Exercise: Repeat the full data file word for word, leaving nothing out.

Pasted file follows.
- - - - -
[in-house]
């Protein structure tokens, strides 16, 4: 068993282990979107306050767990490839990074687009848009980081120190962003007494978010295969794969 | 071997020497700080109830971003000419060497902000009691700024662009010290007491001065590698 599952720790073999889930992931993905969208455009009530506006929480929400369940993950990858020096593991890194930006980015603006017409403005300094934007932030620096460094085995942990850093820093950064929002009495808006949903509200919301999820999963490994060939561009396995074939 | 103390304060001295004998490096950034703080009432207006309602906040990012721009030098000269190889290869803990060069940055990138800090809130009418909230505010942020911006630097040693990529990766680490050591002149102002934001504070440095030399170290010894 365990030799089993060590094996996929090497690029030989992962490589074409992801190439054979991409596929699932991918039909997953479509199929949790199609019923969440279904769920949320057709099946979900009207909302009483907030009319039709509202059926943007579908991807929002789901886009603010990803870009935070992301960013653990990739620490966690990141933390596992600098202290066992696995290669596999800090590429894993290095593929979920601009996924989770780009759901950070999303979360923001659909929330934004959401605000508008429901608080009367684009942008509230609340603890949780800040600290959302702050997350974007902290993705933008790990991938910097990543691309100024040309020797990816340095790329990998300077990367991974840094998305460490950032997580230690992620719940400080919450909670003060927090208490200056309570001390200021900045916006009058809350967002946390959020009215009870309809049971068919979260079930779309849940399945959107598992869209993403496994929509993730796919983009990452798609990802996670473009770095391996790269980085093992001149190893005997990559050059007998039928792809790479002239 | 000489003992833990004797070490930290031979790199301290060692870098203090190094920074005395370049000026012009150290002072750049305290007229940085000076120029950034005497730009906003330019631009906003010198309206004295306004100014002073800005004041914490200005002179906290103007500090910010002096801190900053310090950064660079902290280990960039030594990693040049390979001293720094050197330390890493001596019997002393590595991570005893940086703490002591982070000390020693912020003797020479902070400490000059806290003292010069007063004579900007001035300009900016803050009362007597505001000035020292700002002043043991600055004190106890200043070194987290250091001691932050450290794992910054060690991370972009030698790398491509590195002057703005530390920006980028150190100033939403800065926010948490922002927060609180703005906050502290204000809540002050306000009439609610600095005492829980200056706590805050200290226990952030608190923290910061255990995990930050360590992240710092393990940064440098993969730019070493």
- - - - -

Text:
[in-house]
């Protein structure tokens, strides 16, 4: 068993282990979107306050767990490839990074687009848009980081120190962003007494978010295969794969 | 071997020497700080109830971003000419060497902000009691700024662009010290007491001065590698 599952720790073999889930992931993905969208455009009530506006929480929400369940993950990858020096593991890194930006980015603006017409403005300094934007932030620096460094085995942990850093820093950064929002009495808006949903509200919301999820999963490994060939561009396995074939 | 103390304060001295004998490096950034703080009432207006309602906040990012721009030098000269190889290869803990060069940055990138800090809130009418909230505010942020911006630097040693990529990766680490050591002149102002934001504070440095030399170290010894 365990030799089993060590094996996929090497690029030989992962490589074409992801190439054979991409596929699932991918039909997953479509199929949790199609019923969440279904769920949320057709099946979900009207909302009483907030009319039709509202059926943007579908991807929002789901886009603010990803870009935070992301960013653990990739620490966690990141933390596992600098202290066992696995290669596999800090590429894993290095593929979920601009996924989770780009759901950070999303979360923001659909929330934004959401605000508008429901608080009367684009942008509230609340603890949780800040600290959302702050997350974007902290993705933008790990991938910097990543691309100024040309020797990816340095790329990998300077990367991974840094998305460490950032997580230690992620719940400080919450909670003060927090208490200056309570001390200021900045916006009058809350967002946390959020009215009870309809049971068919979260079930779309849940399945959107598992869209993403496994929509993730796919983009990452798609990802996670473009770095391996790269980085093992001149190893005997990559050059007998039928792809790479002239 | 000489003992833990004797070490930290031979790199301290060692870098203090190094920074005395370049000026012009150290002072750049305290007229940085000076120029950034005497730009906003330019631009906003010198309206004295306004100014002073800005004041914490200005002179906290103007500090910010002096801190900053310090950064660079902290280990960039030594990693040049390979001293720094050197330390890493001596019997002393590595991570005893940086703490002591982070000390020693912020003797020479902070400490000059806290003292010069007063004579900007001035300009900016803050009362007597505001000035020292700002002043043991600055004190106890200043070194987290250091001691932050450290794992910054060690991370972009030698790398491509590195002057703005530390920006980028150190100033939403800065926010948490922002927060609180703005906050502290204000809540002050306000009439609610600095005492829980200056706590805050200290226990952030608190923290910061255990995990930050360590992240710092393990940064440098993969730019070493």